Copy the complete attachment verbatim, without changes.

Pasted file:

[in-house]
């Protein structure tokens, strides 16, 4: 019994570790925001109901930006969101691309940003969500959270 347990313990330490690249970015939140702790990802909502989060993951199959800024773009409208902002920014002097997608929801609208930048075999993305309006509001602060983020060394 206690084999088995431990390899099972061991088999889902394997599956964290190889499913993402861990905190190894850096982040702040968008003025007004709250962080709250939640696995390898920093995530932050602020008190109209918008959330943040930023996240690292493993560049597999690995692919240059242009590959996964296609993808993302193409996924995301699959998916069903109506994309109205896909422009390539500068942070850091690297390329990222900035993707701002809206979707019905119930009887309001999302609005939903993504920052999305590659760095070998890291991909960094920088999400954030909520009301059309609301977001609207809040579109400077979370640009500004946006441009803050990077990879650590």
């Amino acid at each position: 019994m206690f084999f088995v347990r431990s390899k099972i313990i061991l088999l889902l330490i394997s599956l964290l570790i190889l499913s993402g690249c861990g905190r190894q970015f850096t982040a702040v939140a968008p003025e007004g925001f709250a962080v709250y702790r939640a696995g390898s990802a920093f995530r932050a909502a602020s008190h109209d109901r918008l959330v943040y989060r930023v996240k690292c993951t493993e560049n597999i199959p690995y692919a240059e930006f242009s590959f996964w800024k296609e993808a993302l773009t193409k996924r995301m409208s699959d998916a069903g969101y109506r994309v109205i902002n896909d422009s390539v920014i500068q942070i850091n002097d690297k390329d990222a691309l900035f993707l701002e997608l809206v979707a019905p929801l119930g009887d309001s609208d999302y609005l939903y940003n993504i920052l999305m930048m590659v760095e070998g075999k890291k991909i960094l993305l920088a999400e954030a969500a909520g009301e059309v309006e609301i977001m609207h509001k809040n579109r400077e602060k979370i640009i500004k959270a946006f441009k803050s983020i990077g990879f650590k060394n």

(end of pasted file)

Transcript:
[in-house]
């Protein structure tokens, strides 16, 4: 019994570790925001109901930006969101691309940003969500959270 347990313990330490690249970015939140702790990802909502989060993951199959800024773009409208902002920014002097997608929801609208930048075999993305309006509001602060983020060394 206690084999088995431990390899099972061991088999889902394997599956964290190889499913993402861990905190190894850096982040702040968008003025007004709250962080709250939640696995390898920093995530932050602020008190109209918008959330943040930023996240690292493993560049597999690995692919240059242009590959996964296609993808993302193409996924995301699959998916069903109506994309109205896909422009390539500068942070850091690297390329990222900035993707701002809206979707019905119930009887309001999302609005939903993504920052999305590659760095070998890291991909960094920088999400954030909520009301059309609301977001609207809040579109400077979370640009500004946006441009803050990077990879650590």
């Amino acid at each position: 019994m206690f084999f088995v347990r431990s390899k099972i313990i061991l088999l889902l330490i394997s599956l964290l570790i190889l499913s993402g690249c861990g905190r190894q970015f850096t982040a702040v939140a968008p003025e007004g925001f709250a962080v709250y702790r939640a696995g390898s990802a920093f995530r932050a909502a602020s008190h109209d109901r918008l959330v943040y989060r930023v996240k690292c993951t493993e560049n597999i199959p690995y692919a240059e930006f242009s590959f996964w800024k296609e993808a993302l773009t193409k996924r995301m409208s699959d998916a069903g969101y109506r994309v109205i902002n896909d422009s390539v920014i500068q942070i850091n002097d690297k390329d990222a691309l900035f993707l701002e997608l809206v979707a019905p929801l119930g009887d309001s609208d999302y609005l939903y940003n993504i920052l999305m930048m590659v760095e070998g075999k890291k991909i960094l993305l920088a999400e954030a969500a909520g009301e059309v309006e609301i977001m609207h509001k809040n579109r400077e602060k979370i640009i500004k959270a946006f441009k803050s983020i990077g990879f650590k060394n």